– Autumn/Winter 2018

To the Last Consequences: Mujeres Creando in Conversation with Max Jorge Hinderer Cruz and Pablo Lafuente

Max Jorge Hinderer Cruz, Pablo Lafuente

Installation view, ‘Mujeres Creando. Ten cuidado con el presente que construyes, debe parecerse al futuro que sueñas’ (Mujeres Creando. Be Careful with the Present You Build, It Must Look Like the Future You Dream Of), Museo Nacional de Arte Reina Sofía, Madrid, 2000. Photograph: Román Lores and Joaquín Cortés. Courtesy Mujeres Creando and Museo Nacional Centro de Arte Reina Sofía

Mujeres Creando is a collective formed in 1992 in La Paz, Bolivia. It operates in several fields – from provision of legal aid and social programmes to radio broad-casting and artistic-political interventions – always with an activist approach and from an anarcho-feminist perspective. This conversation took place on 20 and 21 March 2018 in La Paz, with three members of Mujeres Creando: Danitza Luna, María Galindo and Yolanda Mamani, at La Virgen de los Deseos (Our Lady of Desires), the house from which Mujeres Creando operate in La Paz.1

The House

Danitza Luna: La Virgen de los Deseos is the heart, the refuge, the place of rest for Mujeres Creando. It’s also its political centre. Many debates happen here, and we try to encourage people to circulate, discuss and think. Many people have taken refuge here.2 Here, there is a feeling that, ‘I can say what I think and nobody will stop me from doing so’.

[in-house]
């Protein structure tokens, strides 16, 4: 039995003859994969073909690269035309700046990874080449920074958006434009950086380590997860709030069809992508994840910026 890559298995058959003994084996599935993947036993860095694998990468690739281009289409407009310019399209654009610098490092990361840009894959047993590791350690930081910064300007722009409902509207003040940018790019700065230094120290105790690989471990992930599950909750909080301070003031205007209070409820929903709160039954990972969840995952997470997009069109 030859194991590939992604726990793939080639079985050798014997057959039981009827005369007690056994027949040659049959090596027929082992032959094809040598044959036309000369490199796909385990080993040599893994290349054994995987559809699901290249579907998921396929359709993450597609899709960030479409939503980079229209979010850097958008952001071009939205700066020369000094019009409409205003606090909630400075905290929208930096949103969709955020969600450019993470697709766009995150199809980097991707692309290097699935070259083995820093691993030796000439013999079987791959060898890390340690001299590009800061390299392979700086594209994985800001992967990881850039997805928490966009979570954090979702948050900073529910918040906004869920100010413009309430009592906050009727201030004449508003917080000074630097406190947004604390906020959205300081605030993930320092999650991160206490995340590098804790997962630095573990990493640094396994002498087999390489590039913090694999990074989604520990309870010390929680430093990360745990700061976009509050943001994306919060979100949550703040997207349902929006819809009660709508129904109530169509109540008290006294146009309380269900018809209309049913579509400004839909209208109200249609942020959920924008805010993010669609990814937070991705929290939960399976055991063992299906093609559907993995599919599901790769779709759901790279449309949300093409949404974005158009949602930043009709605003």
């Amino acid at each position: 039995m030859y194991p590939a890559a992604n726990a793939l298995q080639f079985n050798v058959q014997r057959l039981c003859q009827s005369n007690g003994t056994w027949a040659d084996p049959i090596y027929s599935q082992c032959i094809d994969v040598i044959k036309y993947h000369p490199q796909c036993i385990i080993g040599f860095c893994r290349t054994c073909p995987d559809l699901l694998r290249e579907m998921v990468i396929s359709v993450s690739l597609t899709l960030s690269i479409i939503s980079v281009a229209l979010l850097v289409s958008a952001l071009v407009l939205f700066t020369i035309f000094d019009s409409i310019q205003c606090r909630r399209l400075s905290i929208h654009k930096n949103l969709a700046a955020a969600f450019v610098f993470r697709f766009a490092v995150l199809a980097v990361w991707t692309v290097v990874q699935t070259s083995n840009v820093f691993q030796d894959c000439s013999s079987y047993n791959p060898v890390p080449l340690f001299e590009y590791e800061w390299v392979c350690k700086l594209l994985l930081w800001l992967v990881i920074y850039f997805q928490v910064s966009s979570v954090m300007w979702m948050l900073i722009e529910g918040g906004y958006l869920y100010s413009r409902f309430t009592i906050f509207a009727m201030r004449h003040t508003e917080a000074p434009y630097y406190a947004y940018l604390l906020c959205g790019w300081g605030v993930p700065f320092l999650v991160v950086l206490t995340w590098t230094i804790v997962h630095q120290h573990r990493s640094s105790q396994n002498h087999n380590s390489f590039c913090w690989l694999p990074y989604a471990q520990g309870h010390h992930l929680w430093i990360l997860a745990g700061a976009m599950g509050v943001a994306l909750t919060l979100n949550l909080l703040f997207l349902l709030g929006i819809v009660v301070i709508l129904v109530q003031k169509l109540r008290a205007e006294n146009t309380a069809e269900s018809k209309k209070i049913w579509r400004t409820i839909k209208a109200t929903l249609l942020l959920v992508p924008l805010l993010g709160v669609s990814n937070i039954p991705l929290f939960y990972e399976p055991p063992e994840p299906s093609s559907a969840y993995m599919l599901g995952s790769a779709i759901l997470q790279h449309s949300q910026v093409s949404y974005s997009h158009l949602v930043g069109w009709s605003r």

Yolanda Mamani: For me the house is

  1. We, Max and Pablo, have previously worked with Mujeres Creando in various contexts; for example, as curators in: ‘The Potosí Principle: How Can We Sing the Songs of the Lord in an Alien Land?’, Museo Nacional de Arte Reina Sofía, Madrid, 2010; Haus der Kulturen der Welt, Berlin, 2010; Museo Nacional de Arte and Museo Nacional de Etnografía y Folklore, La Paz, 2011; and ‘How to (…) Things that Don’t Exist’, 31st Bienal de São Paulo, 2014.

  2. Translator’s note: the pronoun ‘nosotras’ (the feminine ‘we’) is pervasive among responses from Mujeres Creando members. This is unusual as Spanish, unlike English, does not allow for the subject to be easily omitted.

  3. El Alto is a city contiguous with La Paz.

  4. Evo Morales was elected president of Bolivia in 2005 and assumed office in 2006, after massive popular and social movement mobilisations that lasted from 1999–2005.

  5. The southern part of La Paz, ‘Zona Sur’, is known for its wealthy, exclusive neighbourhoods and commercial and financial areas.

  6. Espacio para abortar (Space for Abortion) is a project presented in the 31st Bienal de São Paulo. It consisted of light cylindrical structures, conceived as ‘uteruses’, in which visitors could listen to accounts of women who had had an abortion, a practice that is illegal in Brazil. The women were convoked through a contact process with women’s organisations in the centre and at the periphery of São Paulo.

  7. Chola is a name used to define an iconic, urban, female figure of mestizo-culture; usually mixing indigenous and white culture, clothing, origin and appearance. Originally a derogatory term, it is now in Bolivia claimed with pride by large groups of the population, and many cholas – well known for their wealth and ostentatious, expensive clothing – are important public figures and fixtures of the social life of La Paz and El Alto.

  8. Miragroso altar blasfemo (Miraculous Blasphemous Altar) is a mural presented for the first time at the contemporary art biennial SIART, La Paz in 2016 and later, in modified versions, in ‘Muros blandos’ (‘Soft Walls’), Museo Salvador Allende, Santiago de Chile, 2017–18 and ‘La intimidad es política’ (‘Intimacy Is Political’), Centro Cultural Metropolitano, Quito, 2017.